Thereafter, the Commissioner asserted a deficiency of $152.38, and the taxpayers initiated this action in the Tax Court. Judge Scott rejected the contentions of the taxpayers but, consistent with a concession of the Commissioner with respect to Mr. Goldman's actual travel expenses from Washington to Lexington, reduced the deficiency to $150.50.
On appeal to this court, taxpayers make two contentions: 1) They should be permitted to deduct under 217 their personal and family moving expenses incurred in returning from Washington to Lexington. 2) If those moving expenses are not deductible under 217, then that portion of those expenses which are attributable to Mr. Goldman should be deductible as 'away from home' travel expenses under 162(a) (2). We reject both contentions.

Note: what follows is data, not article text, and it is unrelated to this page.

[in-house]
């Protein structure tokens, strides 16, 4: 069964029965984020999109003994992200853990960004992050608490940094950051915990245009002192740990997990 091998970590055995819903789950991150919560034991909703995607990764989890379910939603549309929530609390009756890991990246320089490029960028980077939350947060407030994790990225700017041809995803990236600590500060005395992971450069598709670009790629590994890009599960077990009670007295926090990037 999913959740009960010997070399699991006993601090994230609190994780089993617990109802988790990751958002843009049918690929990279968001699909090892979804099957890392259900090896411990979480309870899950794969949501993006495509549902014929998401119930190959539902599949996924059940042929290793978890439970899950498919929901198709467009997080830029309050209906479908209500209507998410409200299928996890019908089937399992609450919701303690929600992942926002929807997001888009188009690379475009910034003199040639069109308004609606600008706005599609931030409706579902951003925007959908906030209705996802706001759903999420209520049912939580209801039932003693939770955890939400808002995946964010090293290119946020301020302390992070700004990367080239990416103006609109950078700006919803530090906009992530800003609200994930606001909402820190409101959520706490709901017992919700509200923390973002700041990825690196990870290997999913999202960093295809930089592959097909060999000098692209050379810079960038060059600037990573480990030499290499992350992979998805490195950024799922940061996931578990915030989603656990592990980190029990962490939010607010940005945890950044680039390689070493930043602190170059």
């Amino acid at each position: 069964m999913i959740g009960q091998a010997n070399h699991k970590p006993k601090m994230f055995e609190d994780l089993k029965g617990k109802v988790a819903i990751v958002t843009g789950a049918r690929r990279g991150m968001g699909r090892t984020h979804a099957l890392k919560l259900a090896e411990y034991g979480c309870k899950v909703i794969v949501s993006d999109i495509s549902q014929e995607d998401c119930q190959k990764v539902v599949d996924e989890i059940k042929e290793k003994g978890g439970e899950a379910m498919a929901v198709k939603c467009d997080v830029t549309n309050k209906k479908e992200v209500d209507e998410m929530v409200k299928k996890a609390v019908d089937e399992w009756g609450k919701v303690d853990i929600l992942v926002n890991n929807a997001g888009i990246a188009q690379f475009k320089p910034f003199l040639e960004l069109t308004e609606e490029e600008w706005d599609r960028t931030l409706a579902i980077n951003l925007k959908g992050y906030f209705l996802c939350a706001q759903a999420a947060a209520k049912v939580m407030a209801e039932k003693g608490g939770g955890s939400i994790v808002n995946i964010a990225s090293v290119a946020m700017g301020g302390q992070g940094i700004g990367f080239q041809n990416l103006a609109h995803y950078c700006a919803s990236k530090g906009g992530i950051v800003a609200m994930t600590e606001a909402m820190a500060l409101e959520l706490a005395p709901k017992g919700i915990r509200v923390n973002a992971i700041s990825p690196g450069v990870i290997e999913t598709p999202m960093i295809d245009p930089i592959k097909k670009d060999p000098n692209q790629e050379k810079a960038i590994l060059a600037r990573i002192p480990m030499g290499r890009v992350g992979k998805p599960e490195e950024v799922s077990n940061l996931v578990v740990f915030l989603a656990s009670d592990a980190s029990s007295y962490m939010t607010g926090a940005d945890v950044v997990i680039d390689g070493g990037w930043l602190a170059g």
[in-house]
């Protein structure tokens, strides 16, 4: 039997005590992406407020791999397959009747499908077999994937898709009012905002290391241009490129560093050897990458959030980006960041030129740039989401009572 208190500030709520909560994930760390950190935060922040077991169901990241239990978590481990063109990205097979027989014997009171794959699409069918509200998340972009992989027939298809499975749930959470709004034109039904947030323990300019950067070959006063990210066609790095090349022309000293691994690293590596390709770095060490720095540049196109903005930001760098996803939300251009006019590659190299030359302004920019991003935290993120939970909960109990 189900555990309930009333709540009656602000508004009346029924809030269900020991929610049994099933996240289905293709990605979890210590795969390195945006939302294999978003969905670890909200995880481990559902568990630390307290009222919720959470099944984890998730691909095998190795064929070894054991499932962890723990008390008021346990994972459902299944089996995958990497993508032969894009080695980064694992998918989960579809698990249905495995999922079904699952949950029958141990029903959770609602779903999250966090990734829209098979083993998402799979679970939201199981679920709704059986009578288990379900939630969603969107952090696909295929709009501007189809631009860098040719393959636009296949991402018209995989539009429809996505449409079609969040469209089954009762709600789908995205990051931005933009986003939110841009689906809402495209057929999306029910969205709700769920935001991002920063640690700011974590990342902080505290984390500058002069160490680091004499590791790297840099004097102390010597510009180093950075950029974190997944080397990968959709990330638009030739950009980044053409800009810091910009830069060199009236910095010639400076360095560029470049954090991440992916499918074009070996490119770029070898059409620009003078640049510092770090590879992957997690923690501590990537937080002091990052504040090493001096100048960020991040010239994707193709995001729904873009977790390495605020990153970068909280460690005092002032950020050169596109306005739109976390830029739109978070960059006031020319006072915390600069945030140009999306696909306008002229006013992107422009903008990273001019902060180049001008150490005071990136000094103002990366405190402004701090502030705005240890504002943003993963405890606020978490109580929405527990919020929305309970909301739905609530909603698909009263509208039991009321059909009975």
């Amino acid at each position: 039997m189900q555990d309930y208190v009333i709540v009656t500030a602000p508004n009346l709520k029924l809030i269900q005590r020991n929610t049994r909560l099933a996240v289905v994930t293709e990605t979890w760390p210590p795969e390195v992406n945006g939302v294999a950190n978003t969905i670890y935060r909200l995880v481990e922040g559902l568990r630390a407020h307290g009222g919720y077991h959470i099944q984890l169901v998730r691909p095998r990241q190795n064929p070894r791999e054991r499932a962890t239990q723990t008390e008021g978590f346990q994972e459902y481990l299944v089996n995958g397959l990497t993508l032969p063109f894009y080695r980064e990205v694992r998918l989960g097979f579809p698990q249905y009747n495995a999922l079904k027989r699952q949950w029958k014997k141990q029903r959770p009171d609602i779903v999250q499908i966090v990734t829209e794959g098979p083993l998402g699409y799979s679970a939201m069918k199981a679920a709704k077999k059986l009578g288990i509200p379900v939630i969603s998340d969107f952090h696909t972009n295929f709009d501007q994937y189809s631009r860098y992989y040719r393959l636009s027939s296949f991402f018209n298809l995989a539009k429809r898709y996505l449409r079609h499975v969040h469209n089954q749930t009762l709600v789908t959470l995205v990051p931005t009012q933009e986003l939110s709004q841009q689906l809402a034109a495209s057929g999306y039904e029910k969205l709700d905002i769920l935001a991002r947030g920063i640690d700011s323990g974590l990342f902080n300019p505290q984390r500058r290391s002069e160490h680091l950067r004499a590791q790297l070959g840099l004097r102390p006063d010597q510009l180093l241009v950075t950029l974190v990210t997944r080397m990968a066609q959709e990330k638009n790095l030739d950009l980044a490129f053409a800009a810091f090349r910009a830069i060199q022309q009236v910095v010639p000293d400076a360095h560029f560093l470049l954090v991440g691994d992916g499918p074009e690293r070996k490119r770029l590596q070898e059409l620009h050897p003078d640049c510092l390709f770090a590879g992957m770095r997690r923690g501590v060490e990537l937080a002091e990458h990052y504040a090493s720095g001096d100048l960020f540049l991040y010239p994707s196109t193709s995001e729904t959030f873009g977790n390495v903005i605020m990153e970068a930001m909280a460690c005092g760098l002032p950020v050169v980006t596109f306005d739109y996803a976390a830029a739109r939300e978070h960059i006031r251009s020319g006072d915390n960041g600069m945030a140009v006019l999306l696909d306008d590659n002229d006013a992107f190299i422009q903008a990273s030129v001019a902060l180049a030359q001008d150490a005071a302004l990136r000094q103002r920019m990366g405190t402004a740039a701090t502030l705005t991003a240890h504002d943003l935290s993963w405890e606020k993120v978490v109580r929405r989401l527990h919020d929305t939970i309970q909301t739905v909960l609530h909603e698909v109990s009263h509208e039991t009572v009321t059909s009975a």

Section 1.217-1(c) (3) (iii), Income Tax Reg., which squarely governs disposition of this case, provides as follows:
'In general, a place of work is not considered to be the taxpayer's principal place of work for purposes of this section if the taxpayer maintains an inconsistent position, for example, by claiming an allowable deduction under section 162 (relating to trade or business expenses) for traveling expenses 'while away from home' with respect to expenses incurred while he is not away from such place of work and after he has incurred moving expenses for which a deduction is claimed under this section.'
In Schweighardt v. Commissioner, 54 T.C. 1273 (1970), the Tax Court, per Judge Scott, specifically upheld this regulation.
Congress has delegated to the Commissioner the responsibility for prescribing 'all needful rules and regulations for the enforcement' of the Internal Revenue Code. 26 U.S.C. 7805(a). When, as here, Congress has expressly delegated authority to the Commissioner to promulgate regulations under a specific Code section, the resulting legislative regulations are accorded even greater weight than that normally accorded interpretative regulations. 1 Mertens, Law of Federal Income Taxation, 3.20, at 41 (Rev. ed. 1969).